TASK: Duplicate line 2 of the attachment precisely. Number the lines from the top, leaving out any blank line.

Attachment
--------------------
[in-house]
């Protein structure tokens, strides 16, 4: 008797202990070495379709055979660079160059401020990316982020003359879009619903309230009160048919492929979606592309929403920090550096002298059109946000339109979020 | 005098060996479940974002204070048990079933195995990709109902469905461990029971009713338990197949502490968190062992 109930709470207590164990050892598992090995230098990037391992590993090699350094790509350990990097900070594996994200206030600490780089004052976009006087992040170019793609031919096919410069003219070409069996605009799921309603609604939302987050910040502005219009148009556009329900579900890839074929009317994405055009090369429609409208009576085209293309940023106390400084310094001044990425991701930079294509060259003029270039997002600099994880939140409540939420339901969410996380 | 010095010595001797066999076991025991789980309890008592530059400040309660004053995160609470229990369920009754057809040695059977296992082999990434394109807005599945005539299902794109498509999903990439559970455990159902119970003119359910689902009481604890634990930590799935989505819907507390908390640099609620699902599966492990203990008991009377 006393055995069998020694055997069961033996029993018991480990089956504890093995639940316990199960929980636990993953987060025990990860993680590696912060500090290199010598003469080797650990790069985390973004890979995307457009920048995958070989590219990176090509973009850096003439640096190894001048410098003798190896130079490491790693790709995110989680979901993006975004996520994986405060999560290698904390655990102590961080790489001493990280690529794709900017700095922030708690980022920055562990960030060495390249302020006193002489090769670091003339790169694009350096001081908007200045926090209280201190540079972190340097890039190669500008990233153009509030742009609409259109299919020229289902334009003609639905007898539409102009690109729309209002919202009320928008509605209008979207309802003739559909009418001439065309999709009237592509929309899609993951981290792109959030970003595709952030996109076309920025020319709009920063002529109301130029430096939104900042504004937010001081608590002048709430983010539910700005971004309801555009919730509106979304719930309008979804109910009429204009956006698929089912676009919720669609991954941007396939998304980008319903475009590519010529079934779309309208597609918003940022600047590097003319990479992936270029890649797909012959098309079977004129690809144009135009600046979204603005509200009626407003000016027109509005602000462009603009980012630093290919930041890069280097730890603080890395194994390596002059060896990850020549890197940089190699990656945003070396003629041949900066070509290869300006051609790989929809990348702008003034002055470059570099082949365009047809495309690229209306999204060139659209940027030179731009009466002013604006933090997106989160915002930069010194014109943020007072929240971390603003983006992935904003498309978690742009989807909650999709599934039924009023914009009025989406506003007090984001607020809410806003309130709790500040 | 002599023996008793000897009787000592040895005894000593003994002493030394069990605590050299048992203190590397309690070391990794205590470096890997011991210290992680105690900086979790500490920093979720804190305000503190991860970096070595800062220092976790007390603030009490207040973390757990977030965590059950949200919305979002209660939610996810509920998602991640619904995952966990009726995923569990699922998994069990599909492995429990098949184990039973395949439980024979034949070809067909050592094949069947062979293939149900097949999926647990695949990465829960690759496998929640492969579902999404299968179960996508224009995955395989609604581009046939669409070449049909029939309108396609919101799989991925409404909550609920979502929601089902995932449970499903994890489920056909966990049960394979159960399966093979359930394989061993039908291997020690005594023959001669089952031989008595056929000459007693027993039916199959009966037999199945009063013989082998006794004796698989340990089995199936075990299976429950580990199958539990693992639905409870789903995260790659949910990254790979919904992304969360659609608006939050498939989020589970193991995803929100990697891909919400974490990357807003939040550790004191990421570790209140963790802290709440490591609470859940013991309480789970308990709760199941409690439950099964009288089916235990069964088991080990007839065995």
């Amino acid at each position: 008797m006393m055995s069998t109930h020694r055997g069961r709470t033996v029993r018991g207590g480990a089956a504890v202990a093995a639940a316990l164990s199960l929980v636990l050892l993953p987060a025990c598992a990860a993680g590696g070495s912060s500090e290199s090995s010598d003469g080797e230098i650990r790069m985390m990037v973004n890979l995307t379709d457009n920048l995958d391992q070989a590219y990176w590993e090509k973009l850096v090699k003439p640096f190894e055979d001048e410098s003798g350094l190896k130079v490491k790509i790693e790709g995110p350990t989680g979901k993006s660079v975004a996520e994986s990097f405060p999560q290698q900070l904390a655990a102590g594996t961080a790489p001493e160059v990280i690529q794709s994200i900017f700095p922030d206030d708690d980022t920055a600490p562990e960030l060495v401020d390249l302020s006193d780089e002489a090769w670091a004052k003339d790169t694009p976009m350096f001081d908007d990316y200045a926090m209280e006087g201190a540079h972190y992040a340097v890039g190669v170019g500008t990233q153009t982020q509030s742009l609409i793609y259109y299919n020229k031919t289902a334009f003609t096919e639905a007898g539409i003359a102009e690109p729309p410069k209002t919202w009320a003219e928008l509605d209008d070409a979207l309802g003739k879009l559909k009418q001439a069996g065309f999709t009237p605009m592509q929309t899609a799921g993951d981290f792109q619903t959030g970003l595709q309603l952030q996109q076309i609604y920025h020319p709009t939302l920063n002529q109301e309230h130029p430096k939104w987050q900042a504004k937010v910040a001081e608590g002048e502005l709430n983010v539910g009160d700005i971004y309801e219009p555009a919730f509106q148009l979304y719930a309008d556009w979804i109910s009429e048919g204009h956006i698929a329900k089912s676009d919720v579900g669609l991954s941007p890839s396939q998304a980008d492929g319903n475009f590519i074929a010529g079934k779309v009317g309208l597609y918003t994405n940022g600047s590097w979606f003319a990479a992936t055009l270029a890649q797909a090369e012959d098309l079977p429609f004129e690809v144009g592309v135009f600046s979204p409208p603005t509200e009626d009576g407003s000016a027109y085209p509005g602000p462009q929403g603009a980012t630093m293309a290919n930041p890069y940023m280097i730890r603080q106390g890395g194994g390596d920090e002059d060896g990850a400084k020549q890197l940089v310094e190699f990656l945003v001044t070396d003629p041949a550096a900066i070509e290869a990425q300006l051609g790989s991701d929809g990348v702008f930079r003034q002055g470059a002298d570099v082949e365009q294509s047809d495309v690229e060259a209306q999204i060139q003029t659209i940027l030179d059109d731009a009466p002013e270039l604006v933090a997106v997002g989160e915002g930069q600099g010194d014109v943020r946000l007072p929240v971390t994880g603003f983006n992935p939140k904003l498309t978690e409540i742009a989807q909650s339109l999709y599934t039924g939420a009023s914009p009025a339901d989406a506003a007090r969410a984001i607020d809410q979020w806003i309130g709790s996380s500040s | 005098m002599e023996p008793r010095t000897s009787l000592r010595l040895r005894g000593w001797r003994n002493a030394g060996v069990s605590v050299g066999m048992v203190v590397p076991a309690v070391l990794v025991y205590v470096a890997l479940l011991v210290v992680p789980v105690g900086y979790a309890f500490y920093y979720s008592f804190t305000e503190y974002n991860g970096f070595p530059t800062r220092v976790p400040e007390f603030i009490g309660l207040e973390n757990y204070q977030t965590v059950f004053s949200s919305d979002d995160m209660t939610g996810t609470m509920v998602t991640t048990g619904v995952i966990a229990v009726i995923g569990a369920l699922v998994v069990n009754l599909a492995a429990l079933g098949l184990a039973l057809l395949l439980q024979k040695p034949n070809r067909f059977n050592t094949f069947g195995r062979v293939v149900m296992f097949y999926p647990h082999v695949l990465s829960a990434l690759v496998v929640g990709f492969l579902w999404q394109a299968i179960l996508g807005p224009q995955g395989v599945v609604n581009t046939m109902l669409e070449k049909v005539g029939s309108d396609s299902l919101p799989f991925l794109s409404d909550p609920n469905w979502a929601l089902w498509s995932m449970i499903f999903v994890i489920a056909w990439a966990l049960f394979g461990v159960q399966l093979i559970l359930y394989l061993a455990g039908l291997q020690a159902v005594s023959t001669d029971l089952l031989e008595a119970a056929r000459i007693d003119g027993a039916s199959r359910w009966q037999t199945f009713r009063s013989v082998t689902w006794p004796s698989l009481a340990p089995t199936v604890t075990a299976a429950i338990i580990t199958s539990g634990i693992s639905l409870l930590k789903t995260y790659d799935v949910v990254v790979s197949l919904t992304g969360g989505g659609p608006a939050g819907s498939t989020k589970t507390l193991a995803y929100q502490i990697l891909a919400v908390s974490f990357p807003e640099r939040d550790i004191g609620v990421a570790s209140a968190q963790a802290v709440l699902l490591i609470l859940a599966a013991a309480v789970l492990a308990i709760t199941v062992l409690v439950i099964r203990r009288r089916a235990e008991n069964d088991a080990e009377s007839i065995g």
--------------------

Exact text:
């Protein structure tokens, strides 16, 4: 008797202990070495379709055979660079160059401020990316982020003359879009619903309230009160048919492929979606592309929403920090550096002298059109946000339109979020 | 005098060996479940974002204070048990079933195995990709109902469905461990029971009713338990197949502490968190062992 109930709470207590164990050892598992090995230098990037391992590993090699350094790509350990990097900070594996994200206030600490780089004052976009006087992040170019793609031919096919410069003219070409069996605009799921309603609604939302987050910040502005219009148009556009329900579900890839074929009317994405055009090369429609409208009576085209293309940023106390400084310094001044990425991701930079294509060259003029270039997002600099994880939140409540939420339901969410996380 | 010095010595001797066999076991025991789980309890008592530059400040309660004053995160609470229990369920009754057809040695059977296992082999990434394109807005599945005539299902794109498509999903990439559970455990159902119970003119359910689902009481604890634990930590799935989505819907507390908390640099609620699902599966492990203990008991009377 006393055995069998020694055997069961033996029993018991480990089956504890093995639940316990199960929980636990993953987060025990990860993680590696912060500090290199010598003469080797650990790069985390973004890979995307457009920048995958070989590219990176090509973009850096003439640096190894001048410098003798190896130079490491790693790709995110989680979901993006975004996520994986405060999560290698904390655990102590961080790489001493990280690529794709900017700095922030708690980022920055562990960030060495390249302020006193002489090769670091003339790169694009350096001081908007200045926090209280201190540079972190340097890039190669500008990233153009509030742009609409259109299919020229289902334009003609639905007898539409102009690109729309209002919202009320928008509605209008979207309802003739559909009418001439065309999709009237592509929309899609993951981290792109959030970003595709952030996109076309920025020319709009920063002529109301130029430096939104900042504004937010001081608590002048709430983010539910700005971004309801555009919730509106979304719930309008979804109910009429204009956006698929089912676009919720669609991954941007396939998304980008319903475009590519010529079934779309309208597609918003940022600047590097003319990479992936270029890649797909012959098309079977004129690809144009135009600046979204603005509200009626407003000016027109509005602000462009603009980012630093290919930041890069280097730890603080890395194994390596002059060896990850020549890197940089190699990656945003070396003629041949900066070509290869300006051609790989929809990348702008003034002055470059570099082949365009047809495309690229209306999204060139659209940027030179731009009466002013604006933090997106989160915002930069010194014109943020007072929240971390603003983006992935904003498309978690742009989807909650999709599934039924009023914009009025989406506003007090984001607020809410806003309130709790500040 | 002599023996008793000897009787000592040895005894000593003994002493030394069990605590050299048992203190590397309690070391990794205590470096890997011991210290992680105690900086979790500490920093979720804190305000503190991860970096070595800062220092976790007390603030009490207040973390757990977030965590059950949200919305979002209660939610996810509920998602991640619904995952966990009726995923569990699922998994069990599909492995429990098949184990039973395949439980024979034949070809067909050592094949069947062979293939149900097949999926647990695949990465829960690759496998929640492969579902999404299968179960996508224009995955395989609604581009046939669409070449049909029939309108396609919101799989991925409404909550609920979502929601089902995932449970499903994890489920056909966990049960394979159960399966093979359930394989061993039908291997020690005594023959001669089952031989008595056929000459007693027993039916199959009966037999199945009063013989082998006794004796698989340990089995199936075990299976429950580990199958539990693992639905409870789903995260790659949910990254790979919904992304969360659609608006939050498939989020589970193991995803929100990697891909919400974490990357807003939040550790004191990421570790209140963790802290709440490591609470859940013991309480789970308990709760199941409690439950099964009288089916235990069964088991080990007839065995």